Bio/Contact

I'm married with three children. I live in Northern California surrounded by grapevines and redwood groves. I write mystery, thriller, sci-fi, and fantasy. I enjoy camping, boatbuilding, making wine, restoring classic cars, blacksmithing, and black powder firearms.

You can contact me directly at:
jeramygates@sbcglobal.net

6 comments:

  1. If you enjoy restored classic cars then you really should try to attend "Cruisin' the Coast". Think of a 7days block party from one end of the Gulf Coast in Mississippi to the other end. There is nothing like it. We have classic cars from all over the country. Your '73 Charger would just love to be showed off. Www.cruisinthecoast.com. Kathy Starling owner of K Starling Arts.

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    1. Sadly I don't have the Charger anymore, but I always have my eye out for the next one. Sounds like an awesome cruise. I'd definitely like to check it out some time. Thanks for the head's-up!

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  2. Firstly, thank you for your books... I started reading Tinker's Daughter by fluke through my kindle and have now got some of your other books in the library - can't wait to read them.
    My question - when you're coming up with a new character, what are the questions that you ask them so that you have a clear idea of what/who they are like? I sometimes see them in my mind before writing but they're not always forthcoming about their peccadilloes and wants. Any thoughts/suggestions? Peter (London)

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    1. To be honest, I don't do much outlining on my characters or stories. I probably should, but it seems to work best for me if I leave a lot up to the imagination, letting it work while I'm writing. That being said, I do go into a story with a few general ideas. For a main character, I have in the back of my mind certain life-altering events that helped make this individual unique. Along with this background, comes a sense of emotion(s).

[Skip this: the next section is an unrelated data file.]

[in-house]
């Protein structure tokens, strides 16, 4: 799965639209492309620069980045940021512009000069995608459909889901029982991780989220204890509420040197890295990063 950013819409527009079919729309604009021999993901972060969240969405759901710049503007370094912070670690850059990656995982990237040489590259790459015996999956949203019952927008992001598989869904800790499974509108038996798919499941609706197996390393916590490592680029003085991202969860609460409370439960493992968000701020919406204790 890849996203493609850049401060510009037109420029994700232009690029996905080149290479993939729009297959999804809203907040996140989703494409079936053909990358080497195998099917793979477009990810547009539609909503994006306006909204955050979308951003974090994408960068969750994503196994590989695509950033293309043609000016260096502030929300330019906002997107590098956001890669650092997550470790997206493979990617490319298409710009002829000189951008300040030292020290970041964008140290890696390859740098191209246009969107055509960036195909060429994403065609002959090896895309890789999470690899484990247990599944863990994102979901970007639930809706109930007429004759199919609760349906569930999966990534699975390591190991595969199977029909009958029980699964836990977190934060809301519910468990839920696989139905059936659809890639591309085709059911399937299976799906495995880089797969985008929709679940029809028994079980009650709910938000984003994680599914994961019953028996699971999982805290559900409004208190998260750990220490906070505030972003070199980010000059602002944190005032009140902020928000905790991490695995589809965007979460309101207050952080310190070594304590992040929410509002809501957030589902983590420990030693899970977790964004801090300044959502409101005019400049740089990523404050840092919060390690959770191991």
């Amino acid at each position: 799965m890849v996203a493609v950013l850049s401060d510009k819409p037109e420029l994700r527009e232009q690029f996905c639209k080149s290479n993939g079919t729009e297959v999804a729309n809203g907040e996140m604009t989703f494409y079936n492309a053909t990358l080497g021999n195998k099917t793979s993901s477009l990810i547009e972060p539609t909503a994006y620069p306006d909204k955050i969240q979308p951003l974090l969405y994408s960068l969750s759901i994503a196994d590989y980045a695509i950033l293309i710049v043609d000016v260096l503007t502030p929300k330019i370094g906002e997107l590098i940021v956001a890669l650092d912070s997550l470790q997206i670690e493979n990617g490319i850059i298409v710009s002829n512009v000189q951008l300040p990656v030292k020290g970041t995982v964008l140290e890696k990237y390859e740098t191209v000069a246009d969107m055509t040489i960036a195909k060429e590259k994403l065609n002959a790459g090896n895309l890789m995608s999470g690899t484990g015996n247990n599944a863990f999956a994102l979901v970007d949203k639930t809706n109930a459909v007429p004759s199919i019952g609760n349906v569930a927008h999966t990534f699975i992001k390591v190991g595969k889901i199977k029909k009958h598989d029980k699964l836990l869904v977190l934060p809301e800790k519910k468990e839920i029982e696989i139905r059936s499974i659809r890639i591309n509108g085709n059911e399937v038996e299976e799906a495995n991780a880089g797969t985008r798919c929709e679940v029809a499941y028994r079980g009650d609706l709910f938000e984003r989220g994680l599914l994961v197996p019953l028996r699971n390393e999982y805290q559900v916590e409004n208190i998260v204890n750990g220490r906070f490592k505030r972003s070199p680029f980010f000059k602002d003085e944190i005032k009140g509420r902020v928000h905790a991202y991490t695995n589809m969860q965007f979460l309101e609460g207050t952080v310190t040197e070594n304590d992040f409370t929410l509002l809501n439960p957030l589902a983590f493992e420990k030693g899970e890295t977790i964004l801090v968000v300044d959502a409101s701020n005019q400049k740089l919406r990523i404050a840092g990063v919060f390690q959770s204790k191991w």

Since you've read Tinkerer's Daughter, I'll use that as an example. Breeze's background is one of solitude, abandonment, and rejection. Even Tinker is reluctant to take her on. This makes her socially awkward and desperate for acceptance. The fact that she develops certain gifts is really secondary to Breeze. This is simply another avenue to getting the acceptance she craves. And she's relatively fearless because she has already faced her fears. Some might even say she's a little reckless...

      Of course, a character like this must eventually achieve some or all of her goals, and then you have to decide if this character has the depth to be a hero all over again with a new set of challenges. (In other words, is it time for a new series? lol)

      At any rate, that's my very long-winded answer. To sum it up: Every character has a past. The high points and low points -and the character's reactions to those- are the individual's defining moments. One set of events may create a hero in one person or a villain in another. If you know what those events were and how your character reacted, you really do know your character inside and out. What flavor of coffee he or she prefers is arbitrary.

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  3. I just finished your Clockwork Legion book...I started with Tinkerer’s Daughter and could not stop! I enjoy your writing style and your version of the steampunk genre...not all are to my taste. I am hoping you will tell me that another book in the Aboard the Iron Horse series is coming...I don’t want to be left hanging! Once again, it has been a pleasure to read your books and I plan on checking out your fantasy detective series.

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    1. Hi Sherri. I'm thrilled that you enjoy these books and yes, there is definitely another coming soon. I hope to have it out by the end of the year, but in the worst case it should be out by spring 2018. Definitely take a look at my Hank Mossberg series! I think you'll find there's nothing else like it out there. Of all my characters, Hank has some of the most dedicated fans.

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